Tuesday, January 29, 2002

Poverty is not for sissies

In an exceptionally cheesy display — even in this cheesy day and age — the wife of former Enron chairman Kenneth Lay wept on camera. The possibility exists, according to Linda Lay, that the collapse of her husband's company may have a deleterious effect on their retirement plans. “We are fighting for liquidity,” she told NBC's Lisa Myers on Monday. Surely this is a battle they can win.

        In 1999, Mr. Lay showed a profit of more than $44 million on stock options. In 2000, sale of options brought him $123 million, and another $26 million in 2001, according to Bloomberg News. If they didn't manage to keep any of that, well, I don't want to make Mrs. Lay cry again. But I don't think they are very good with money.

Maybe a pawn shop

        She admits they are on the ropes. “Virtually — other than the home we live in — everything we own is for sale.” Plenty of people nearing retirement use the equity in their house to make the difference between pinching pennies and pinching nickels. Maybe the Lays could relocate on a bus line and sell their automobiles. Unless they don't own their cars.

        The compensation package for Mr. Lay, who resigned last week, was $18.3 million in 2000. And it has been my experience that the more money people make, the less they want to actually pay for anything themselves. So their cars are probably leased, probably by the company.

        Still, there must be something these people could do. I wonder if Houston has any good pawn shops, which is where a lot of folks who are down on their luck “get liquid.” My good friend Eugene Spiegel, proprietor of Reliable Jewelry & Loan on Vine Street, downtown, says he pays 16 cents on the dollar for used jewelry, which is a better deal than Enron employees got for the stock in their 401(k) accounts. “Maybe the Lays have some nice silverware,” he said helpfully. “I'll give them $3 or $4 an ounce for that.” He also would be willing to help Mrs. Lay liquidate her big-screen TV, if she has one, and he will give her top dollar for mountain bikes and cameras.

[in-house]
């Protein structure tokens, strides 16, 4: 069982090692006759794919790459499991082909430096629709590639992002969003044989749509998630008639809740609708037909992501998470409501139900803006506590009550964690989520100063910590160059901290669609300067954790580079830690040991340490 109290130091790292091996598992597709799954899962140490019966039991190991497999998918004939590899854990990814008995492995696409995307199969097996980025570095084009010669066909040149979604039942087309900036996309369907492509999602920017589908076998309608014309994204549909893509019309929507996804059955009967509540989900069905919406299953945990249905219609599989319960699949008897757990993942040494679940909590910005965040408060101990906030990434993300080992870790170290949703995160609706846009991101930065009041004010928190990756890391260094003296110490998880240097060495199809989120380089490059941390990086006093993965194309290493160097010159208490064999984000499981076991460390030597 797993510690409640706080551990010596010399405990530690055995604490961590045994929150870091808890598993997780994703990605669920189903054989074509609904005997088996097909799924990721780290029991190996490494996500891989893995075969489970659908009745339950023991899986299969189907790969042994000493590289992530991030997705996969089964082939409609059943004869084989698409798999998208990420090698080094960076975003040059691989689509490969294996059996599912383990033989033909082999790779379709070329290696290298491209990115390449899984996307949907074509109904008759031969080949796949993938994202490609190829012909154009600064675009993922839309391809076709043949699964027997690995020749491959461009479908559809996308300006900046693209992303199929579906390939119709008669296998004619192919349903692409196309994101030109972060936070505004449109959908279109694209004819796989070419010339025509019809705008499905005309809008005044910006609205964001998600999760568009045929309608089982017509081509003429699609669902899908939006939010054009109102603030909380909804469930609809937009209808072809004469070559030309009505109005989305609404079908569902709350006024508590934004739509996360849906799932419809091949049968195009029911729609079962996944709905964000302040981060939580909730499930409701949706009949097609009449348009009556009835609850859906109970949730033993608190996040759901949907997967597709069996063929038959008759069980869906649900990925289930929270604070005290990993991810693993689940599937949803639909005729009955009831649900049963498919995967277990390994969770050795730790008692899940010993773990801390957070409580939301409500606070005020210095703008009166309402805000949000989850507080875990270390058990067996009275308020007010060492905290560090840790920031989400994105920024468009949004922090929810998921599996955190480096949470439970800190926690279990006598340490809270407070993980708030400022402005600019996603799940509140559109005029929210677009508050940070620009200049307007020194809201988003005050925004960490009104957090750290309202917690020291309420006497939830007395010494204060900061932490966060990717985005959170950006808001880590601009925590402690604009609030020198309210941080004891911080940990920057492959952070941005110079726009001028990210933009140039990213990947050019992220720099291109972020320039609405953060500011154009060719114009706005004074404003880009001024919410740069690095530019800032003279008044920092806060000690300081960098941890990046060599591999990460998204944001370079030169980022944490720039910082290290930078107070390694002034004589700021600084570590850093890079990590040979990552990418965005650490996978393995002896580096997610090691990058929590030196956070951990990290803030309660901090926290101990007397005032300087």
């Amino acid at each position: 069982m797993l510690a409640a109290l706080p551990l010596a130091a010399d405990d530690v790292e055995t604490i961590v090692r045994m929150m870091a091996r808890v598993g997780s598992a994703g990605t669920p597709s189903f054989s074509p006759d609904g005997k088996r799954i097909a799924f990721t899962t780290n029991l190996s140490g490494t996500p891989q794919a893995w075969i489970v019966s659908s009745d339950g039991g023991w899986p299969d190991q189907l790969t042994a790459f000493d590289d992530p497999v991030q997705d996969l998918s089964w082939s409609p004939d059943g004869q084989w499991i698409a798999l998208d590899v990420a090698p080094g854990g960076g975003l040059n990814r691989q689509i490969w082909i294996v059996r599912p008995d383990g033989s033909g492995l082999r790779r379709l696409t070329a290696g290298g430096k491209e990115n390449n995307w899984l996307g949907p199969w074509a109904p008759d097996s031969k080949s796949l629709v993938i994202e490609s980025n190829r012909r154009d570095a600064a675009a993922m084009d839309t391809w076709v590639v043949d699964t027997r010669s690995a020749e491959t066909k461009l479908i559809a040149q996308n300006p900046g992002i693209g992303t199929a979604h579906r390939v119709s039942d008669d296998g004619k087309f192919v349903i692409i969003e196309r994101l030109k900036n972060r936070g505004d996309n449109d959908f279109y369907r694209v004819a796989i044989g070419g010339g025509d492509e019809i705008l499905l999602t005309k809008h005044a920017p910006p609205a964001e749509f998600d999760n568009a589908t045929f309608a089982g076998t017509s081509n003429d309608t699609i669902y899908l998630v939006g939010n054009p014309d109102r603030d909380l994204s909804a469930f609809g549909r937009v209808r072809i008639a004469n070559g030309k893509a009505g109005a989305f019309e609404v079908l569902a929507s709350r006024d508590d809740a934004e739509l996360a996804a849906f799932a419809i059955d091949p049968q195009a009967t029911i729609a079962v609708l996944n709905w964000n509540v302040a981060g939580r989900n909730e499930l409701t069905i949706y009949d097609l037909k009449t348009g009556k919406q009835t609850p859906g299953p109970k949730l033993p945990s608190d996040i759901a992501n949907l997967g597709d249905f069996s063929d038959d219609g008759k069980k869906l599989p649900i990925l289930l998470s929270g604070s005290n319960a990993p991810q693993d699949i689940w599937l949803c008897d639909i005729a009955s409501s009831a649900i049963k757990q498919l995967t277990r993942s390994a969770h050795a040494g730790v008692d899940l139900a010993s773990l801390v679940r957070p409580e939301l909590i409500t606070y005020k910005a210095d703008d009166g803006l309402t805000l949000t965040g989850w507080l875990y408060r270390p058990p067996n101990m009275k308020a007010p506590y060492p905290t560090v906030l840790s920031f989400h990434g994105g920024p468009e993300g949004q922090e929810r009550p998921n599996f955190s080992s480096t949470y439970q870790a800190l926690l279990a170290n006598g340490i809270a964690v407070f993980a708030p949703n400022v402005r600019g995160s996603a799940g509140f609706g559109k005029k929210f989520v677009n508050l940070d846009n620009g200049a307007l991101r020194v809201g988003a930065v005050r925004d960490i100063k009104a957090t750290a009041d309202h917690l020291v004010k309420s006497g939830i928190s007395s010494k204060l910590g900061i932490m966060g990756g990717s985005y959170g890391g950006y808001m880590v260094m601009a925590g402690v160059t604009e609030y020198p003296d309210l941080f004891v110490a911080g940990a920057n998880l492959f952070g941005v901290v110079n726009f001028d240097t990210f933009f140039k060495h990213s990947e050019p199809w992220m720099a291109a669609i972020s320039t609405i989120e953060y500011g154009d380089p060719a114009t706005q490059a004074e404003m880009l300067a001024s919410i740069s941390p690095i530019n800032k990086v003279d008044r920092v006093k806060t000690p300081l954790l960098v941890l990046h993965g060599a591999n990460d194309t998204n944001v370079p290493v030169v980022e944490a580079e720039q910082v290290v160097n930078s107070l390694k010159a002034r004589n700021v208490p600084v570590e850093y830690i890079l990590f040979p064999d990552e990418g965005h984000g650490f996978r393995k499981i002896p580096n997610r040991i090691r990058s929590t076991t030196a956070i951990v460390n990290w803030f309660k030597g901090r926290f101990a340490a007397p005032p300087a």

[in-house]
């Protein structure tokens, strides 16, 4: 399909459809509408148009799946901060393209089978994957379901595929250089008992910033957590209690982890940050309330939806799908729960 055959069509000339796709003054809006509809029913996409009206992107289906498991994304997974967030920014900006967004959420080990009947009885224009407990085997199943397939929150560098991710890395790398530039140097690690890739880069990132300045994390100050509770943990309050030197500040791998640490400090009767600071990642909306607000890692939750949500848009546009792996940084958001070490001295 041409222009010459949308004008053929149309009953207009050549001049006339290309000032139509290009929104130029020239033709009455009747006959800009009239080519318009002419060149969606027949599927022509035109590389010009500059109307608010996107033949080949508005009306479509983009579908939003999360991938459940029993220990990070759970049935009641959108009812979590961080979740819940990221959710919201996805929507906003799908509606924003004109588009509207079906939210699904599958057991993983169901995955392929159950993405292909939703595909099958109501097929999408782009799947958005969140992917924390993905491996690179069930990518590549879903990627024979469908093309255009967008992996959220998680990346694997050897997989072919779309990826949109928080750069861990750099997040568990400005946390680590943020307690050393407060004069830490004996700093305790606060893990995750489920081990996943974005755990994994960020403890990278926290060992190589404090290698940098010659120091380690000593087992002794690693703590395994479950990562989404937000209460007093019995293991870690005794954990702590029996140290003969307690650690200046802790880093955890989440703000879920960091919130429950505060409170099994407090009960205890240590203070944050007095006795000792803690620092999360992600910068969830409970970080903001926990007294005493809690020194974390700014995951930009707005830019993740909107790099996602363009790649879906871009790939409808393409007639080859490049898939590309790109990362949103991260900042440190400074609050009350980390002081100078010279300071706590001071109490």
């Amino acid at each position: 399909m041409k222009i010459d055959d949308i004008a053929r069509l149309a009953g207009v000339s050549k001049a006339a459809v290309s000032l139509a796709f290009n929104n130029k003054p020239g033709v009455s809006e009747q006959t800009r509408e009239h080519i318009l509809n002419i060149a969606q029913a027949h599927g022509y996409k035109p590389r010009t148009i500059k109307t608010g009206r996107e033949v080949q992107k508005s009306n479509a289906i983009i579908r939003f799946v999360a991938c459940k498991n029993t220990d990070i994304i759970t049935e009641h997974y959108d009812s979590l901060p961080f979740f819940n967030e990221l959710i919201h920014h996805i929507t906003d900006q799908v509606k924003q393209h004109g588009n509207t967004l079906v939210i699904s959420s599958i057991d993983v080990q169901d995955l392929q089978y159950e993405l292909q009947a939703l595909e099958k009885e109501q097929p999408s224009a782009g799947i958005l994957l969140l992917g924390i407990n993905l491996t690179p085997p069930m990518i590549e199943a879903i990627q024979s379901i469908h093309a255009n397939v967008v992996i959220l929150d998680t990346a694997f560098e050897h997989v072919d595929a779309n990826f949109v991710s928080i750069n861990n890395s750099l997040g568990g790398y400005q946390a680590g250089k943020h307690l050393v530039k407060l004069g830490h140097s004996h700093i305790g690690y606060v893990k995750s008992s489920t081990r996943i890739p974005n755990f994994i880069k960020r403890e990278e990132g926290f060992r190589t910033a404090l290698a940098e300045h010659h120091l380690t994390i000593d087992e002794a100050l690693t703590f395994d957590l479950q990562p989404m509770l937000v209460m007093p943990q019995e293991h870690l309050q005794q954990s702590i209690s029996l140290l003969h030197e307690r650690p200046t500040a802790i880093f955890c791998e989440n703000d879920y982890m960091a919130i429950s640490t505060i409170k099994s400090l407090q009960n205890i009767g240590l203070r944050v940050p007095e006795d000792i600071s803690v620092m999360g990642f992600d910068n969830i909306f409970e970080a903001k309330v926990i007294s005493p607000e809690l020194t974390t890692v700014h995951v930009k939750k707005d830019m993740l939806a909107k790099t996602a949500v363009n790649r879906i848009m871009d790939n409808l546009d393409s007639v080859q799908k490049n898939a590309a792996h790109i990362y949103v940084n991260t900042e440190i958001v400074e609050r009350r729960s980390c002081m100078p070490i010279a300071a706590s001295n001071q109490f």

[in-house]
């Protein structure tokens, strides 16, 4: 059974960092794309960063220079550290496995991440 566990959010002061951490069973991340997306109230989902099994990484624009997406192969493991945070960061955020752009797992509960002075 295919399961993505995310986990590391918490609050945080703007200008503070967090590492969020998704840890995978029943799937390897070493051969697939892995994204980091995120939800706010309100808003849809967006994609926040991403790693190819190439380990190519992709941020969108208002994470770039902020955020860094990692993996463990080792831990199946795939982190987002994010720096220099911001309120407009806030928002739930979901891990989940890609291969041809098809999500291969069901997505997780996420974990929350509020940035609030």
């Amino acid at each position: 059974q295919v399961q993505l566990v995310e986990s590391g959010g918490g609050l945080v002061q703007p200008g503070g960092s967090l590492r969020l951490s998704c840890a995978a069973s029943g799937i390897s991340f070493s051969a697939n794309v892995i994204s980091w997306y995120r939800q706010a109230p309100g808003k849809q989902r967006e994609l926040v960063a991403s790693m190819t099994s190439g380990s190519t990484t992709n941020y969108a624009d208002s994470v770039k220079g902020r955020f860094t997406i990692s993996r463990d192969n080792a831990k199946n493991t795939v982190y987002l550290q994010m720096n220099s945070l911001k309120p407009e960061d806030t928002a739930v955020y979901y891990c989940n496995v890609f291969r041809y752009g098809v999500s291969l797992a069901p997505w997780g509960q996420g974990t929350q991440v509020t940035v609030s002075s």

Curiously uninformed

        Linda Lay could sell her inaugural ball gown. Surely she has one. She and her husband coughed up $100,000 for the Presidential Inaugural Gala. The Snooty Fox pays about one-third of retail for gently used clothing. And I'll bet the grieving nouveau poor Mrs. Lay wishes she could get her hands on the $10,000 she and her husband donated to the Bush presidential recount fund. Or the $122,500 they contributed to Texas gubernatorial races in support of both George W. Bush and Democrat Ann Richards.

        “We've lost everything,” Linda Lay said. But she doesn't blame her husband, who apparently was curiously uninformed. “He had to run a huge, big company. He can't do everyone's job for them. Some things he wasn't told.”

        On Dec. 2, Enron filed for Chapter 11 bankruptcy protection, wiping out an estimated $60 billion of stockholder investment and about $1.3 billion of employee retirement savings. Enron officials have acknowledged the company has overstated its profits by more than $580 million since 1997. Documents have been shredded.

        Mrs. Lay described her husband as an “honest, decent, moral human being.” But his employees were not depending on him to be their spiritual adviser. I think they were just hoping he might be good with money.

        E-mail lpulfer@enquirer.com. Past columns at Enquirer.com/columns/pulfer.


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